Ever been to The Stumbling Steer Brewery & Gastropub on the westside? If not, you've missed out.
My wife shoots me a text yesterday telling (not asking) me, "You're taking me out to dinner tonight." I figured she just had a bad day at work and this is how we were going to relax, however, her subsequent text text informed me that The Steer is closing this Friday. Short notice. Very bummed. This sucks in a major sort of way.
Why such an attachment to The Steer?
If you've lived in the 505 for the last five years or so, you've noticed there's a new brewery popping up on every corner. In fact I'm pretty sure the neighbor's cats opened one in my backyard, contributing to the market saturation here. While we love our beer here in Albuquerque, we've become a bit inundated with these establishments, meaning not all of them will be staying open. We have a lot of really good breweries here, but a brewery that makes amazingly killer food? That, my friends, is much harder to find.
Pictured above: their house fish & chips. What made these the best, in my book, was that they really upped the production value by serving them on nice dishware and accessorizing them with my new favorite side - minted mashed peas (not pictured). Amy calls them baby bird peas because they look like mama bird chewed them up and spit them back out onto the plate, which sounds worse than it actually is. They mash the peas up and mix them with mint leaves so they have a buttery, minty taste. Never had them prior to The Steer, so the gold standard's been set and will be hard to beat.
The beer. Oh my gosh, the beer. When The Steer had first opened, I wasn't super-impressed with their beers since Marble Brewery kind of set the bar for Albuquerque brewing when they first opened in 2008. This caused other breweries to go for that super-hoppy flavor, which smells increasingly like dog food the more you drink it. However, after The Steer found their footing and their flavor, the beers mellowed out and developed more depth and complexity while still being butt-kickingly delicious at a reasonable ABW level (which is a big deal because I like to drink beer, not get trashed off two imperial IPAs). It became tradition to bring a growler or two home with dinner.
The decor did it for me. This is significant because I remember this place when it was Quarters BBQ (which still has a restaurant and package liquor section downtown on Yale). Back then, it was very dark and the bar area was sectioned off in glass. Even though the northeast-facing wall had floor-to-ceiling windows, it still felt very dark and dreary. Since it became The Steer, those enclosed bar walls were knocked down and the entire place was opened up, giving a bright, airy feel to the entire place. It's a big deal to eat in a comfortable environment.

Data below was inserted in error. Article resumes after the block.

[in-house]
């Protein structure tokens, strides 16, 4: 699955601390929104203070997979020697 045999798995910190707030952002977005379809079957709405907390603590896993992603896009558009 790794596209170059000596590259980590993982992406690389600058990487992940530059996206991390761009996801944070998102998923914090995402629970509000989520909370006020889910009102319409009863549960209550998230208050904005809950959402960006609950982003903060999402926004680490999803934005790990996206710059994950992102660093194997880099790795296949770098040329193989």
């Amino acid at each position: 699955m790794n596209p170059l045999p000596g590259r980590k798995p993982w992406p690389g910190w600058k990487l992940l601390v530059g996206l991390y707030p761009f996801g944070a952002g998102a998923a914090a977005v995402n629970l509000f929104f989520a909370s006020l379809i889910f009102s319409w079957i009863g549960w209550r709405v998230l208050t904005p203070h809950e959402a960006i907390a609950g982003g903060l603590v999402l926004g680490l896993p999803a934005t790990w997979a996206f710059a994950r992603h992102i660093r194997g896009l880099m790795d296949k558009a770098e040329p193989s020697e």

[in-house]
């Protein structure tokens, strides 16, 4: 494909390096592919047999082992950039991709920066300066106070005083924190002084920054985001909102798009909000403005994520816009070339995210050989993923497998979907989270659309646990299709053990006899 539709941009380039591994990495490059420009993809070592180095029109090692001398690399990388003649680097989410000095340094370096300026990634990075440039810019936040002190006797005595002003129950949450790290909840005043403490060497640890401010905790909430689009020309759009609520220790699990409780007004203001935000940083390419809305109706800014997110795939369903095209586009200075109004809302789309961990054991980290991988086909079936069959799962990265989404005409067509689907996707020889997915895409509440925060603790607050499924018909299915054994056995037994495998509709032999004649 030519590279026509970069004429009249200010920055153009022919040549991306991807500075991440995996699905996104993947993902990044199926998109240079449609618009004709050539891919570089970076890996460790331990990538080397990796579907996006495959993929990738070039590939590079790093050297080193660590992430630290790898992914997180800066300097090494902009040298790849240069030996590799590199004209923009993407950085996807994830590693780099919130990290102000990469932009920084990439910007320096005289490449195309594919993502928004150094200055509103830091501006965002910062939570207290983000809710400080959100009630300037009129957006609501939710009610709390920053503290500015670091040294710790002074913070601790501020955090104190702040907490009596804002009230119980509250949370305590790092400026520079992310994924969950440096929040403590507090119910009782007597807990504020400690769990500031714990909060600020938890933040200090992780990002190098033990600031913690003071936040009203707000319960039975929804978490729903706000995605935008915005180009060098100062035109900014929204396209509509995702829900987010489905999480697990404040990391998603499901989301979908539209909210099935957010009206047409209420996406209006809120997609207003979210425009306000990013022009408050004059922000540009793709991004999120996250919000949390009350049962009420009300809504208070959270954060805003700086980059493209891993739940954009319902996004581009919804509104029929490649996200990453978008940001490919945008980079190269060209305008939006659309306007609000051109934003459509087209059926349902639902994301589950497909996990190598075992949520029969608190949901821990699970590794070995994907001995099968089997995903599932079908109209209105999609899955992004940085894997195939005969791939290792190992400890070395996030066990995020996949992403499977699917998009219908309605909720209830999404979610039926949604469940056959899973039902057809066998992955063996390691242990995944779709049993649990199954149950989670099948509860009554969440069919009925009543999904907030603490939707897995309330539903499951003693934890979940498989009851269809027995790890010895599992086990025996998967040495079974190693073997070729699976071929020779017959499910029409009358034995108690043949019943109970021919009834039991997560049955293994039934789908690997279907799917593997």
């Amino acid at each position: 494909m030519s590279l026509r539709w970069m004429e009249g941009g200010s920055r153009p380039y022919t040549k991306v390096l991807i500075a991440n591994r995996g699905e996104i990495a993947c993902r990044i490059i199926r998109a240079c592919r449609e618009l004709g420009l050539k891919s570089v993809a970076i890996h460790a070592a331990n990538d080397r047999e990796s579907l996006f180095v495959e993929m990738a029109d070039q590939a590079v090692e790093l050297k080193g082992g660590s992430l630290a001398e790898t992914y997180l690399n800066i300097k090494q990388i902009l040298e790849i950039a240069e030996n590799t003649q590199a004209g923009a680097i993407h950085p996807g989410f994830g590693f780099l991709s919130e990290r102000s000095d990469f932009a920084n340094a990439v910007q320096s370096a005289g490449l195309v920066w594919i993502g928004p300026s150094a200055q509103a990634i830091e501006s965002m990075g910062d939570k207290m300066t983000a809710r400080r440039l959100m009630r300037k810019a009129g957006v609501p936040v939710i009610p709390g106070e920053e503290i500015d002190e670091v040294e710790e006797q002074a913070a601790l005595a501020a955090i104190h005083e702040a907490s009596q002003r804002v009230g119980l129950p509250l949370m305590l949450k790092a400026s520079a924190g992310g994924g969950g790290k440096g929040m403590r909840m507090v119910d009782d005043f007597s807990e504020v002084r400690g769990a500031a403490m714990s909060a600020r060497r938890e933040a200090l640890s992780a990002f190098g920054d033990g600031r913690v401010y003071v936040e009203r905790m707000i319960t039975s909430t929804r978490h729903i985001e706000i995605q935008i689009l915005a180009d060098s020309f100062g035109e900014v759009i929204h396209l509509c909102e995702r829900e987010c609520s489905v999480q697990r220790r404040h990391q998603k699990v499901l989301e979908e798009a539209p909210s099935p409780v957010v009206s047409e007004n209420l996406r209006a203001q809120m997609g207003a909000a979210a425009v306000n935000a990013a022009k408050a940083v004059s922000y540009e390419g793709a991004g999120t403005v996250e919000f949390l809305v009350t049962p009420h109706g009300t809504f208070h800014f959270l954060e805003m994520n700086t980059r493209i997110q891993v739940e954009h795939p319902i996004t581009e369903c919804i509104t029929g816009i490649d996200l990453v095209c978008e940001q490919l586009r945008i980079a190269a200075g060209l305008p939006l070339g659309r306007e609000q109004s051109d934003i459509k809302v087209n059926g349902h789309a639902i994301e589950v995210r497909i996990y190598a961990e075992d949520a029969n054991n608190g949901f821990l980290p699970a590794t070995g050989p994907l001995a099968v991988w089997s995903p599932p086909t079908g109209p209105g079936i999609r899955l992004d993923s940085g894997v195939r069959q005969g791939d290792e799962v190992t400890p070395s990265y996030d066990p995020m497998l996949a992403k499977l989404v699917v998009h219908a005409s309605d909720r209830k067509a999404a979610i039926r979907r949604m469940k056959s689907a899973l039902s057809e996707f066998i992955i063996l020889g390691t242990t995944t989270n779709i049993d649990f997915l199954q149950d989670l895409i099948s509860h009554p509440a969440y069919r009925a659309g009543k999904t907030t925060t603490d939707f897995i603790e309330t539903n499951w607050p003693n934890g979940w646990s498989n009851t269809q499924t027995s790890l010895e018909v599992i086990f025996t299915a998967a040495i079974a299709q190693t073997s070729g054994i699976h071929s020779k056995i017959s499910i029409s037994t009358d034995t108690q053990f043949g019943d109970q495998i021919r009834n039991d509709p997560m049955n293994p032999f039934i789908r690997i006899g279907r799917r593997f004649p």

Shown above: my grandfather's birthday get-together, set to the blues sounds of Boulevard Lane, a local band who played there on occasion when Chris Ravin or the Todd Tijerina band weren't jamming out. What I liked about The Steer was that it had a great family atmosphere that paired well with good music, good beer, and good food. Lots of breweries still have that "bar" kind of vibe, and while I'm not opposed to it, it doesn't have the same comfort level that makes my kids enthusiastic about going there, since it takes much more than nachos to please my young non-beer drinkers. It wasn't just the food and the beer that I loved, it was that I felt that it was a good place to go with my wife and kids. Which brings me to...
...the service, which for me, was the pinnacle of this establishment. People like Ian, Emma, and Caroline made every visit special. Meet Caroline, shown above all by her lonesome, since she was the only one working our section when I took this. This laugh was genuine, as was her smile and her persona. (Side note: she was one of the best wait staff we've ever had here, so in the high likelihood she's job hunting right now and someone reading this has an establishment in the line of work she may be looking for, whatever it is, hire her immediately and pay her ONE HUNDRED MILLION DOLLARS.) She stood out to us because of the friendliness and the willingness to make conversation every time we paid The Steer a visit for dinner. As a parent, it's a big deal when the staff talk directly to your kids and not just to the parents. They remembered what we liked, and since their food was so good that we'd venture out on a mission to try everything on the menu, we'd often be retorted against with something like "aw, no Steer Burger tonight?"
The biggest reason I'm sad about The Steer's closure is because it felt like "our place." Prior to meeting my wife, there were lots of breweries and restaurants I've been to before, like Turtle Mountain Brewing Company, which still remains my #1 brewery and restaurant for the last eight years up to today. I've made a lot of memories at Turtle Mountain which were all amazing, but every memory I've made at The Steer since February of 2014 included Amy and the kids. Even the few times I'd gone to grab a beer with a buddy of mine, I always had my family in the back of my mind, feeling as though they should be there with me.
The Steer had a short run in the grand scheme of Albuquerque breweries, but it'll still keep a place in my heart as a place my family and I held dear. Amy and I will miss your blond ale with lime, Sam will miss your Steer Burger, and Emma will grieve over the loss of your amazing mac & cheese.
So long, Steer. It's been real.